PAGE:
Have you ever stopped to think of people you knew when you were young? Special friends? Classmates, perhaps?
Back in 1980 my high school class celebrated 35 years since graduation. Though we were living in Indiana, we decided to go back to New York for the occasion. My first experience when I walked in the door of the restaurant where the reunion was being held was seeing a couple of "classmates" sitting at the bar and one of them commented that the celebration was in a back room and she pointed to the door. She made some comment about my being the photographer from the local paper - after all, I was laden down with camera gear. Obviously, she didn't put my 1980 grey hair within the class and, certainly, had no idea who the good-looking lady with me was.
Inside the dining room it was not unexpected that people had changed - some I could recognize despite changes in weight, hair color, and so forth, but like so many reunions, those of us from out of town had little in common with those who still livd in the home town.. After all, we hadn't seen each other for 35 years. People I remember as 'best friends' were just interesting people exchanging stories about what they had done, and pictures of children and even a few grandchildren. So often it works like that - the ones we described as 'best friends for life' may not be anymore. Oh, on occasion I might have run into a classmate in later years - one of my classmates retired near us in Florid and we still e-mail back and forth at times.
But this weekend Joyce and I drove up to Detroit from Indianapolis to attend a memorial service
for the wife of one of her brothers. It struck me that our friendship with Jim and Sandra has lasted over many years. When Joyce and I were talking about getting married we got together with Jim and Sandy to get their advice on marriage. After all, he had been in the Air Force, and they had been married a year or so, and they were experts on married life in the service. Right? Then, when it came time for the wedding,we had a problem finding a church and minister and so Sandy interceded and steered us to her church and pastor. I don't know what we would have done without them.
The years passed - we went our way, they went theirs but somehow, one way or another our lives seemed to intertwine. In 2002 we went back to Michigan for a family reunion with Joyce's sisters and brothers and she suddenly realized it had been 50 years apart, for the most part, from her family.This led to our move back to Michigan and Jim and Sandy were right in the middle of that. They had bought a home on a former Air Force base, and we ended up buying one close to them. And so 'best friends' were reunited. The years In Oscoda were rich ones - we had great times together.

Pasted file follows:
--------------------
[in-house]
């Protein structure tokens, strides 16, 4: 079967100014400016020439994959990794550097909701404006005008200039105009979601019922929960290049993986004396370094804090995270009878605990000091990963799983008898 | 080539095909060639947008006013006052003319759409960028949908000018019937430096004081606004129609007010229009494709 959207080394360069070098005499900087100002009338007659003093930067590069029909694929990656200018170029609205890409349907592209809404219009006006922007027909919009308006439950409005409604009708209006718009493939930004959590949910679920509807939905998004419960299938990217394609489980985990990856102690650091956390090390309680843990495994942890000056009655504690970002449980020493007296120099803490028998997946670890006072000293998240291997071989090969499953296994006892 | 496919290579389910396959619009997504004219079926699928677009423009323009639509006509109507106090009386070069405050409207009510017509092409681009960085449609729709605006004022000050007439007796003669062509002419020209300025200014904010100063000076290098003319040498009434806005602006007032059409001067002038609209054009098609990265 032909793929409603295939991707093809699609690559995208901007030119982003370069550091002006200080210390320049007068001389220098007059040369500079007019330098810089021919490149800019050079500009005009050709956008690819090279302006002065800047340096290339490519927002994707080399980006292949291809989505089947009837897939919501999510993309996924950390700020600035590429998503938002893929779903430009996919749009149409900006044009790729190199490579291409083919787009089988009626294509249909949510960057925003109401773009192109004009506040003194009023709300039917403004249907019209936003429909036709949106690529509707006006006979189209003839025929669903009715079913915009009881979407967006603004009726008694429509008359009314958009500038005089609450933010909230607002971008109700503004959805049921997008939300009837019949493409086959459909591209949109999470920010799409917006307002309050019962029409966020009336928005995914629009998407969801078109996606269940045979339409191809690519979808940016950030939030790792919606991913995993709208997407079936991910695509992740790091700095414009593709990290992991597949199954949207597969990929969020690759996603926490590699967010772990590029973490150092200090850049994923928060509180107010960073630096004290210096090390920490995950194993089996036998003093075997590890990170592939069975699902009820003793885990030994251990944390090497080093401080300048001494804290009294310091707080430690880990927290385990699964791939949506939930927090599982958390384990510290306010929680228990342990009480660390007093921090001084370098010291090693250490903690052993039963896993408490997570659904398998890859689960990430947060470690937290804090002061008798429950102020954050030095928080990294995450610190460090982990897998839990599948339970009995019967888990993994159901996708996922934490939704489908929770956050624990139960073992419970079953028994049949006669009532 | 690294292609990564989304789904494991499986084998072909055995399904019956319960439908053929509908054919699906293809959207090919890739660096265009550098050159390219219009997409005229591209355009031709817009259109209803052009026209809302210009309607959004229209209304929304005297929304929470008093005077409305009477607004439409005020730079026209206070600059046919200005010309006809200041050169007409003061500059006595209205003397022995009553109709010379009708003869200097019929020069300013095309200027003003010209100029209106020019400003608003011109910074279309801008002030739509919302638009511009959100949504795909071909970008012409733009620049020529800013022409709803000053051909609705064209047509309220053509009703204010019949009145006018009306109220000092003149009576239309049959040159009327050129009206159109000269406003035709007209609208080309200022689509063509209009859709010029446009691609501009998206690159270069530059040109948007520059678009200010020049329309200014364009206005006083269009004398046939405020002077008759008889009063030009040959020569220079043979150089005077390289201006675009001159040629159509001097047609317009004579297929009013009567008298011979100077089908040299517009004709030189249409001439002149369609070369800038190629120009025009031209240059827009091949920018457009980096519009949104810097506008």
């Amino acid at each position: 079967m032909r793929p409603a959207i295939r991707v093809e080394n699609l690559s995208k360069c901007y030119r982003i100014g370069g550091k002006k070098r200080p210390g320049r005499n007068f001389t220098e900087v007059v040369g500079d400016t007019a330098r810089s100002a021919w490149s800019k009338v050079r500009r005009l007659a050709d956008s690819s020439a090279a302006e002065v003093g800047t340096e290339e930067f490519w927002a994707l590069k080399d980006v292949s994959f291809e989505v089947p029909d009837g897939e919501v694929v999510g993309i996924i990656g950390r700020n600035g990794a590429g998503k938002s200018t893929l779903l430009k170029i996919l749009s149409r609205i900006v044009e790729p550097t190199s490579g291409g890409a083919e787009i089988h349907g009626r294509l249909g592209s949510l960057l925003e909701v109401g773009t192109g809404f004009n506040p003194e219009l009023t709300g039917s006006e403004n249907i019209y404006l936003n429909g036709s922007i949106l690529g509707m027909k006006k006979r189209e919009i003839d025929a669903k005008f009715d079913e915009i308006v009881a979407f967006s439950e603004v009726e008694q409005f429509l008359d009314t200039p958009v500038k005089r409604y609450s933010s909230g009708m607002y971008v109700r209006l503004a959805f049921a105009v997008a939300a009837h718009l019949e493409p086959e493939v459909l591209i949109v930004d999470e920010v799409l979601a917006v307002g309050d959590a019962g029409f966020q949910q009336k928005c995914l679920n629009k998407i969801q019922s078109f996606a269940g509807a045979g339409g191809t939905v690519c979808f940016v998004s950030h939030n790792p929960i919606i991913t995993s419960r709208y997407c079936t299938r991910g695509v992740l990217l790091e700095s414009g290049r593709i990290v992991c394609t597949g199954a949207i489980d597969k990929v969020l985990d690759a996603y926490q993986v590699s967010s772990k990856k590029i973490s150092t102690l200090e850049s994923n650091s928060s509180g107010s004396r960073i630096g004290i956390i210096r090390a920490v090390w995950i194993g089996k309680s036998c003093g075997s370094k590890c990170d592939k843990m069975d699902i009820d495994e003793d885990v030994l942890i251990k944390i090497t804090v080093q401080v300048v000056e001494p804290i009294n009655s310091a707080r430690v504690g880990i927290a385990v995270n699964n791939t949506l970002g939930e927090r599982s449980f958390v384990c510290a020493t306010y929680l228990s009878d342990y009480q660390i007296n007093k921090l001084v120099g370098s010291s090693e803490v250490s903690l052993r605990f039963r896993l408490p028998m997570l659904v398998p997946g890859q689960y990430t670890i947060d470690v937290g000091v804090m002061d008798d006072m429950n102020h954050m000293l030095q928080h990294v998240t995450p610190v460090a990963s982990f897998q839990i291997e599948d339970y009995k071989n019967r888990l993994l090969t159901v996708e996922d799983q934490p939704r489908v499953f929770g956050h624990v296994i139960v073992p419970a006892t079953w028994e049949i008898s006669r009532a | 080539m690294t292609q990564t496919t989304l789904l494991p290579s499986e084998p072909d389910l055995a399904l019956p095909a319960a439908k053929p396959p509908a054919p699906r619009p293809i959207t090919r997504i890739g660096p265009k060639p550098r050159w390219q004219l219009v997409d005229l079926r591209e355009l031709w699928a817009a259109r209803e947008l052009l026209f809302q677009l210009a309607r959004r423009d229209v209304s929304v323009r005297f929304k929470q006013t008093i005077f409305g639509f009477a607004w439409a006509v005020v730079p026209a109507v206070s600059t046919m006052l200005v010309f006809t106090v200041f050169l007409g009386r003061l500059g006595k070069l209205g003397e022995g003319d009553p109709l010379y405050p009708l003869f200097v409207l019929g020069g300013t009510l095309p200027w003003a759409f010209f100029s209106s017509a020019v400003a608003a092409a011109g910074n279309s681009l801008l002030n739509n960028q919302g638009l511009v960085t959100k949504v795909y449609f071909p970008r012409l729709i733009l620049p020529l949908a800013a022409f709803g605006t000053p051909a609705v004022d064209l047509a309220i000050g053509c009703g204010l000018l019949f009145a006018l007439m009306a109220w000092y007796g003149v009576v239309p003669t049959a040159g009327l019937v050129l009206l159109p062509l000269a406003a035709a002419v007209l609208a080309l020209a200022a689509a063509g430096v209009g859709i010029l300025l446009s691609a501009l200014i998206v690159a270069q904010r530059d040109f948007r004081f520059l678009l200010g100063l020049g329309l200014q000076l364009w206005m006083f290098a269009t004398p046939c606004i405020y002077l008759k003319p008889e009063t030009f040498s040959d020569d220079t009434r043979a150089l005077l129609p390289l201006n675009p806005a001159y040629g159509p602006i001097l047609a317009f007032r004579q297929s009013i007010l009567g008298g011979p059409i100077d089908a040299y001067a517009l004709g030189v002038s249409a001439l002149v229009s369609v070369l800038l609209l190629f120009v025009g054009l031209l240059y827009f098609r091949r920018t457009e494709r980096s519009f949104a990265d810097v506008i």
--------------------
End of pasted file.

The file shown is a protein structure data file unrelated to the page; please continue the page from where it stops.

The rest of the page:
Then Sandra came down sick. She struggled with poor health for quite some time and eventually she and Jim moved to Bay City to be with their daughter and closer to their doctors and medical centers. In the meantime, Joyce and I moved to Indianapolis to be close to our youngest daughter, Lisa, who is a nurse. My health problems cleared up - Sandra's got worse. Her problem turned out to be cancer and she eventually passed away not long ago.
And that was why we went to Detroit - to go to her memorial service. It was a time of great reflection of how her life impacted in good ways upon our lives. She was a really good person -
a very special person who contended with some tough things in life with grace and love. Especially relating to her family.
Most of all, Joyce, especially, can look back even to her teen years like the photo above (Joyce on the left, Sandra on the right) and testify that there, indeed CAN be friends forever - one's you can remember with love for all the years that friendship lasted.